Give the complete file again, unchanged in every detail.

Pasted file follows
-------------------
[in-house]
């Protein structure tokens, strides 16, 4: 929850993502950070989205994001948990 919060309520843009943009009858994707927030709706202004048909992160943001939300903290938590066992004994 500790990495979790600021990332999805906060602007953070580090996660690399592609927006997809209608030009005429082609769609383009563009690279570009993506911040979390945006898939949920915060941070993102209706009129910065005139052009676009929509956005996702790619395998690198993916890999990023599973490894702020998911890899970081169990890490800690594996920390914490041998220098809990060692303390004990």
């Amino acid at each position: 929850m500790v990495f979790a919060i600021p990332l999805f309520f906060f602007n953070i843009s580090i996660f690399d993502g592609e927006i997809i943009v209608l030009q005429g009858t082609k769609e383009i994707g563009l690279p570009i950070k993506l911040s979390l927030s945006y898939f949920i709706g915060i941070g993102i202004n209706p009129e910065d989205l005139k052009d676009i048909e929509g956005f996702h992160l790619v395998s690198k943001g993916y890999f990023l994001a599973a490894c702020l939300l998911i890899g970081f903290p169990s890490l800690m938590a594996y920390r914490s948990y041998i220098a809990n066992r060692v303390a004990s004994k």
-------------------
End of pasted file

[in-house]
């Protein structure tokens, strides 16, 4: 929850993502950070989205994001948990 919060309520843009943009009858994707927030709706202004048909992160943001939300903290938590066992004994 500790990495979790600021990332999805906060602007953070580090996660690399592609927006997809209608030009005429082609769609383009563009690279570009993506911040979390945006898939949920915060941070993102209706009129910065005139052009676009929509956005996702790619395998690198993916890999990023599973490894702020998911890899970081169990890490800690594996920390914490041998220098809990060692303390004990």
């Amino acid at each position: 929850m500790v990495f979790a919060i600021p990332l999805f309520f906060f602007n953070i843009s580090i996660f690399d993502g592609e927006i997809i943009v209608l030009q005429g009858t082609k769609e383009i994707g563009l690279p570009i950070k993506l911040s979390l927030s945006y898939f949920i709706g915060i941070g993102i202004n209706p009129e910065d989205l005139k052009d676009i048909e929509g956005f996702h992160l790619v395998s690198k943001g993916y890999f990023l994001a599973a490894c702020l939300l998911i890899g970081f903290p169990s890490l800690m938590a594996y920390r914490s948990y041998i220098a809990n066992r060692v303390a004990s004994k």